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Back in September 1965, Burnley travelled to St. James’ Park to face Newcastle United in a First Division fixture. We come home with a disappointing result but with chairman Bob Lord and manager Harry Potts fuming at the way the home side had played.

We’d started the season well and led the table after eight games. Five wins, two draws and just the one defeat, that a 1-0 reverse at Everton, gave us 12 points, one more than all of Leeds, Stoke, West Brom and Sheffield United.

Newcastle, newly promoted from the Second Division, were down in 17th place with six points and had won just one of their four home games and that had come against Northampton, the team promoted with them.

But despite two Andy Lochhead goals, Burnley lost the game 3-2 and left chairman Bob Lord, in particular, a very angry man. He stormed out of his seat at the end of the game and said: “Newcastle are the roughest team we have played this season. Their tactics will win them nothing. They should be playing in a menagerie. We will have to take a team of elephants there next time.”

Gordon Harris showing the injuries he sustained
Gordon Harris showing the injuries he sustained

Keith McNee was covering the game for the Burnley Express and he said, in response to those who thought Lord’s words were sour grapes: “One can well understand the reason for his outburst and there is no doubt at all that he was voicing the feelings of Burnley players and supporters.

“Even from the heights of the press box on the roof of the stand, parts of this match were painful to watch. I shudder to think what it was like to play in. It was almost as if Newcastle had decided: ‘We’ll teach this lot to go to the top of the First Division. Victory at any price today!’

“Well Burnley learned their lesson well and truly. If this is what comes of being the league leaders they will probably be satisfied to stay NEAR the top in future and honestly, I wouldn’t blame them.”

Joe Harvey, the Newcastle manager, was, of course, having none of it. He claimed two of his players had suffered injuries and that it was a case of six and two threes. Burnley, however, had worse problems and we returned home with the following confirmed casualty list.

Gordon Harris – severe bruises to ankle, knee, thigh, back and shoulders
Willie Irvine – black eye and broken nose
John Talbut – bruised knee and calf
Alex Elder – damaged shin
Brian Miller – swollen ankle

Burnley took the unprecedented action of publishing photographs of the injuries. The board of directors studied them and sent them to the Football League for their observations. Manager Harry Potts emphasised that the main purpose of the pictures was to let the public see what some footballers had to put up with.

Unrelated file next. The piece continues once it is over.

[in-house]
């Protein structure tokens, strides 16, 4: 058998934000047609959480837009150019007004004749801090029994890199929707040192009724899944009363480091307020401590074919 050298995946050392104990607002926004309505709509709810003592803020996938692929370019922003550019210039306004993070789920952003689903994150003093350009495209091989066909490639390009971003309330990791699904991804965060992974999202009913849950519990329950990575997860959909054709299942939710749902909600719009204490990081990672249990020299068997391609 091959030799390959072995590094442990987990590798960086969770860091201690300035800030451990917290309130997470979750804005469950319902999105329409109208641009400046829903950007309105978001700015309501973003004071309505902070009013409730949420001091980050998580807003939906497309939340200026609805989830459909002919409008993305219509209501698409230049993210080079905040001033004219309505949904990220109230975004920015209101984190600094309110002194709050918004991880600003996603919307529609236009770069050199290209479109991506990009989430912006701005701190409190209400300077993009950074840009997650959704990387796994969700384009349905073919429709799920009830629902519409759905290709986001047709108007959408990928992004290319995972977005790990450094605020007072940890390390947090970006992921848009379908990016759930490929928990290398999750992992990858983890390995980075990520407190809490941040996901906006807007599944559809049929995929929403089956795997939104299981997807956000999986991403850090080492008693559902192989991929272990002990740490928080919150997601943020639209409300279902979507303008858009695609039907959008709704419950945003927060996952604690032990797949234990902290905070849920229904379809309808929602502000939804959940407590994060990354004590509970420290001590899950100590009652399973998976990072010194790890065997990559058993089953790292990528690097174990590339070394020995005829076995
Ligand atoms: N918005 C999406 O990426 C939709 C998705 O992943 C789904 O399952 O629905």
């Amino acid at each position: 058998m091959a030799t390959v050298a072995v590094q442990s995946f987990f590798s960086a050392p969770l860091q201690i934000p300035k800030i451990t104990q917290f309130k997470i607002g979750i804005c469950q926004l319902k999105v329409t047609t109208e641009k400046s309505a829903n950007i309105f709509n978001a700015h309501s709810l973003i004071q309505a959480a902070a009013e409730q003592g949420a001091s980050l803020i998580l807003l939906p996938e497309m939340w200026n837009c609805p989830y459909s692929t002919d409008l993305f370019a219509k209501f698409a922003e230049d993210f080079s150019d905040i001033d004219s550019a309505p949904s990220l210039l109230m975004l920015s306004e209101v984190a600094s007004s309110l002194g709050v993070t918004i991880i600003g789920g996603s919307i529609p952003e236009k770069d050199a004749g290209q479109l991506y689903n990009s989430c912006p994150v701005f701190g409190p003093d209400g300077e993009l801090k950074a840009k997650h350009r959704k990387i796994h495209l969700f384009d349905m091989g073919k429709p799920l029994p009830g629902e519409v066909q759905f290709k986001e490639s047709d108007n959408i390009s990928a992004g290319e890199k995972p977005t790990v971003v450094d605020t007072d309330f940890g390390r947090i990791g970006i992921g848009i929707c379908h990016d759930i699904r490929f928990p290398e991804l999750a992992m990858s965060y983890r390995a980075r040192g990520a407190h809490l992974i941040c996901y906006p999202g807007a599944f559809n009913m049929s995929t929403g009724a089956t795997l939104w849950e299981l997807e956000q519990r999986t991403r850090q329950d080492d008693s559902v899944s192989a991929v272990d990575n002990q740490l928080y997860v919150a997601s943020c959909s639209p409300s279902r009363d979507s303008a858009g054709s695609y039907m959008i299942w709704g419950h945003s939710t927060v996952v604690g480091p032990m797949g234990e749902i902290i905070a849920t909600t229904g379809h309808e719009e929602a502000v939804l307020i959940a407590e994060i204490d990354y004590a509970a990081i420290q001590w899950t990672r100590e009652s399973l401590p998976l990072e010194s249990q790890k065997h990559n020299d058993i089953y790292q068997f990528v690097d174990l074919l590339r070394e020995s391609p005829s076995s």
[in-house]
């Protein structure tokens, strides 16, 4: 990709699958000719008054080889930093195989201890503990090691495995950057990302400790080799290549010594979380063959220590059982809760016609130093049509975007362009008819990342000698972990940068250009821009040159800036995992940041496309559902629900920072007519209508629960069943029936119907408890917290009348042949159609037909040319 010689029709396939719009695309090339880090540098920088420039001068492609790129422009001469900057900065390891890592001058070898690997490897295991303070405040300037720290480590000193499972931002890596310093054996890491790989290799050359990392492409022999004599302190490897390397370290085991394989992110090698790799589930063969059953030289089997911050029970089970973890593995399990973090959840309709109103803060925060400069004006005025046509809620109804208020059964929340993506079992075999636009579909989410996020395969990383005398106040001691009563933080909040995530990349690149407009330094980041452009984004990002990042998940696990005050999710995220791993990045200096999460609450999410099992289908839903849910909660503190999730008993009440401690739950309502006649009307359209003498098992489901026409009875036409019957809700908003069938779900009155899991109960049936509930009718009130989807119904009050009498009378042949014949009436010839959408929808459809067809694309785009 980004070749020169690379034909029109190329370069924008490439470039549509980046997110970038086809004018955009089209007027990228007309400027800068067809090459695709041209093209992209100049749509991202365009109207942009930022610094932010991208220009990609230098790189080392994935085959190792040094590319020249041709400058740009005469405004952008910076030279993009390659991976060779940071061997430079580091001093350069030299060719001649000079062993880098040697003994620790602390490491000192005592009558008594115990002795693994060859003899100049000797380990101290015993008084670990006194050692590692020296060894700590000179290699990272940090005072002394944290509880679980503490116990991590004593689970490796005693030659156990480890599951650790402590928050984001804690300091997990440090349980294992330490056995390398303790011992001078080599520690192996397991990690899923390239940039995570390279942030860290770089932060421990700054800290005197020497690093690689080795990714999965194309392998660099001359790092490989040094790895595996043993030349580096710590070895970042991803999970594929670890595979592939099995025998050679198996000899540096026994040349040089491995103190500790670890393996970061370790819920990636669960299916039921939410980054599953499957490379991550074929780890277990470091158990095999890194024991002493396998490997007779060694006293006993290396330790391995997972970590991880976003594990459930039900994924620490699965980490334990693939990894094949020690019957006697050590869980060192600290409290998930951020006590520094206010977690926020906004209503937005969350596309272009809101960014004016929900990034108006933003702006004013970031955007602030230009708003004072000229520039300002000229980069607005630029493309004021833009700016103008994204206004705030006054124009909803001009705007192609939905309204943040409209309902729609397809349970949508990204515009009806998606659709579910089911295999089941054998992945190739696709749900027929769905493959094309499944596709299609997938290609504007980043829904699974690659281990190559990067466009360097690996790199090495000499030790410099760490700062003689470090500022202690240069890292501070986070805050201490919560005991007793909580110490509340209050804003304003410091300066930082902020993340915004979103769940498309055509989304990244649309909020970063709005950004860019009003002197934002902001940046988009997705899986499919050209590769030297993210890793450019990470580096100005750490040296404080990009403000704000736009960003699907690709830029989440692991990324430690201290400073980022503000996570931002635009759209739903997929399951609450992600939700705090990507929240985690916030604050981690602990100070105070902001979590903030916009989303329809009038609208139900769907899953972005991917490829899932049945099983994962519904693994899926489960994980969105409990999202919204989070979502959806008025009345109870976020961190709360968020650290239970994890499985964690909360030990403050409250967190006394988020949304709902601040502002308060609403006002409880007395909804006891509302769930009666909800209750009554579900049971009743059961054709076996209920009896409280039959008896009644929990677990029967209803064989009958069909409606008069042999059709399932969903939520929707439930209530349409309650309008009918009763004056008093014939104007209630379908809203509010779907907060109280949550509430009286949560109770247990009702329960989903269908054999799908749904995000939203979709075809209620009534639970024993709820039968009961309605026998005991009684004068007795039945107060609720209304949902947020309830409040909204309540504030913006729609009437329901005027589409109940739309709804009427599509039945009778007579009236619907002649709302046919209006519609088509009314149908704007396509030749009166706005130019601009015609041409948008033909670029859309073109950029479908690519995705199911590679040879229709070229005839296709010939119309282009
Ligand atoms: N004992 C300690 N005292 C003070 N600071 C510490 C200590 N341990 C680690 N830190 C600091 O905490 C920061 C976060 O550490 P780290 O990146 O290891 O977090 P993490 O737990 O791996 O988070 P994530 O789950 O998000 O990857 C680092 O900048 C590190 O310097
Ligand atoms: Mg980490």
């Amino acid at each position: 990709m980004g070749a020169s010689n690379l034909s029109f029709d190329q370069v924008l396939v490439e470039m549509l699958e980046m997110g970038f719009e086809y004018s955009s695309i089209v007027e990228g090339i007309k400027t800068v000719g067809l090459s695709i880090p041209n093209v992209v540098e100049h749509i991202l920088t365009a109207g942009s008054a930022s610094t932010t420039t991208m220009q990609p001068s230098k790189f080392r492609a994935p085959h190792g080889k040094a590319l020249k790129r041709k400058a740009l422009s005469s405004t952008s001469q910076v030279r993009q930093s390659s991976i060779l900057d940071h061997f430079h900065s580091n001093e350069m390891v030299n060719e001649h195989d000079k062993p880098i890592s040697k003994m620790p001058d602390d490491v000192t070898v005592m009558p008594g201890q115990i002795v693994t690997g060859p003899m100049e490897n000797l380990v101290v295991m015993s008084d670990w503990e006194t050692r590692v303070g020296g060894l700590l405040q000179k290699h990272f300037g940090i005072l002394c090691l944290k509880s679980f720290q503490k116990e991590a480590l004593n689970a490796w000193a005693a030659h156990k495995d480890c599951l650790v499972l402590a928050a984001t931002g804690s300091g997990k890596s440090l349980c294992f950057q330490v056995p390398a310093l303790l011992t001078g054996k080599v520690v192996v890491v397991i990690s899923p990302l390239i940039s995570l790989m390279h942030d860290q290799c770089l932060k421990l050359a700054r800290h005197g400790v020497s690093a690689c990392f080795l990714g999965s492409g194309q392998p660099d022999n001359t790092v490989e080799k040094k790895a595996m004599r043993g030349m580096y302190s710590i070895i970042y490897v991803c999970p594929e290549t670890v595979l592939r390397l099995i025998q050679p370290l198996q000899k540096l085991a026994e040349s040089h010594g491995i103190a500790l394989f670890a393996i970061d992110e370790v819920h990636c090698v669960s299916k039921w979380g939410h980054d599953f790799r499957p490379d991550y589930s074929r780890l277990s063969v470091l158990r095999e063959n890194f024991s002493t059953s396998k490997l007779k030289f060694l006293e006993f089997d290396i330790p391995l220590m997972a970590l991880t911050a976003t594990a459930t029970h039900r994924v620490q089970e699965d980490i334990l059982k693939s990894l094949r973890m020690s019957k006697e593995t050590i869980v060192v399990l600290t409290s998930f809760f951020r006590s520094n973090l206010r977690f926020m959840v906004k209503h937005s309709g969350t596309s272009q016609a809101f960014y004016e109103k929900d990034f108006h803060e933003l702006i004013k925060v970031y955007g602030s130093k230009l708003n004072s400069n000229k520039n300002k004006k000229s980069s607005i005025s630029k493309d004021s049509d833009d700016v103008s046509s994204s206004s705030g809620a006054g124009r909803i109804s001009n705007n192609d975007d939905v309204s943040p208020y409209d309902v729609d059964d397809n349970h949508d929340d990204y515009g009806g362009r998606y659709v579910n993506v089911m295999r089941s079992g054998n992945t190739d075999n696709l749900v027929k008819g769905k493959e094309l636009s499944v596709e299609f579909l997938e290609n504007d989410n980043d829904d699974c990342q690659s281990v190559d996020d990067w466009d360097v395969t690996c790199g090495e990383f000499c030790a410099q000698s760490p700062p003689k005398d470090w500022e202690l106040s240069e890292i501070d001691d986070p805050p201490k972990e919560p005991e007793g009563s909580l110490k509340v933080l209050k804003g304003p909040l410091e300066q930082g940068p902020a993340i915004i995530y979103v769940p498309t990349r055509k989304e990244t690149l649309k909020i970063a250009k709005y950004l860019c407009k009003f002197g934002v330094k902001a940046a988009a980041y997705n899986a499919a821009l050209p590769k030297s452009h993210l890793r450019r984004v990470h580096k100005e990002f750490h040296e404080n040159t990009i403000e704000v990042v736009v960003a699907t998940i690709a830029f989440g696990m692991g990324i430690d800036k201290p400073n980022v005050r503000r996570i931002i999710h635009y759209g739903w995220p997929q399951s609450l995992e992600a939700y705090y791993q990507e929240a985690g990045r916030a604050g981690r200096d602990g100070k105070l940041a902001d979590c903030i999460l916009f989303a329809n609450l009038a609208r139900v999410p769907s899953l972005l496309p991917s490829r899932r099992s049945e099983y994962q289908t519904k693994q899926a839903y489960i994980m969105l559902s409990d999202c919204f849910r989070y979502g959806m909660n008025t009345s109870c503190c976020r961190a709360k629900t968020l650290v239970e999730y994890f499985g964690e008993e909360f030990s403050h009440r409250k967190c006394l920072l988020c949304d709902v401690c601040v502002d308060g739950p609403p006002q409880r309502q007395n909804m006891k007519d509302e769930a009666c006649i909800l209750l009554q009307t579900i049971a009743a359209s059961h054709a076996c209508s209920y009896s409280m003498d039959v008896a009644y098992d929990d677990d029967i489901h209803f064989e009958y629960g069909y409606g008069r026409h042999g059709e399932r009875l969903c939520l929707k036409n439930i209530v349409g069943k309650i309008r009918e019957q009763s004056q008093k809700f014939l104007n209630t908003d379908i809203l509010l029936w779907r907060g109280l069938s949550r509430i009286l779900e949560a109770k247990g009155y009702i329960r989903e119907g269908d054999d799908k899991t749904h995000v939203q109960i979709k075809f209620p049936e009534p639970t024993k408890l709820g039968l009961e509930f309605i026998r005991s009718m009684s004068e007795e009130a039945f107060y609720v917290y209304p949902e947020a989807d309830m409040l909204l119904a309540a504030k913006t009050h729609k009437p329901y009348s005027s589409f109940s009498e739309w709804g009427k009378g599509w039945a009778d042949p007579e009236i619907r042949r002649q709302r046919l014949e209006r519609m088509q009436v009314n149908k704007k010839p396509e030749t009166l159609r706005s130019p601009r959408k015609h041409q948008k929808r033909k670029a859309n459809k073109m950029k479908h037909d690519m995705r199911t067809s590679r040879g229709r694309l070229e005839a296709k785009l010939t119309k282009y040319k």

“The pictures show clearly that complaints about rough play made by us after the game were justified,” Potts said. “We didn’t exaggerate in the slightest,” and on the Harris injuries, he added: “He is black and blue, with stud marks from his legs to his shoulders, and his thigh is a terrible mess. I don’t want to cause a fuss, but this has happened and the public should know.”

Potts said supporters would be horrified to learn that Harris’s injuries were caused by one attempted tackle when he was in the act of trying to head the ball.

Who was right? Were Newcastle out of order or was it a case of six and two threes as suggested by Harvey?

One week later, Newcastle drew 1-1 at Chelsea who, then, were managed by Tommy Docherty. After the game, there were exactly the same complaints from the London Club. Docherty blasted: “Mr Lord was not exaggerating. They are a menagerie.”

Docherty went on to say that in four years as a manager he had never seen anything so bad in the way of fouls, provocation and weak refereeing, and that Newcastle’s methods would drive people away from football.

Harvey said: “There was nothing to get upset about. With players today there is a lot of grimacing and acting. What is seen from the stands and what happens on the field is a different story.”

Burnley and Chelsea both accused Newcastle and Harvey of treating it all too flippantly.

Burnley’s team at St. James’ Park was: Harry Thomson, John Angus, Alex Elder, Brian O’Neil, John Talbut, Brian Miller, Willie Morgan, Andy Lochhead, Willie Irvine, Gordon Harris, Arthur Bellamy. Sub: Len Kinsella (not used).

It’s interesting that, despite the apparent methods employed by Newcastle, we didn’t make a substitution. It’s also interesting that one week later we fielded the same eleven in a 2-0 home win against West Brom.

When Burnley next played at Newcastle we drew 1-1 with Harris giving us the lead. There were no elephants in a team that showed just three changes to the one from this game with Fred Smith, Sammy Todd and Ralph Coates replacing John Angus, John Talbut and Arthur Bellamy. We were again top of the league.

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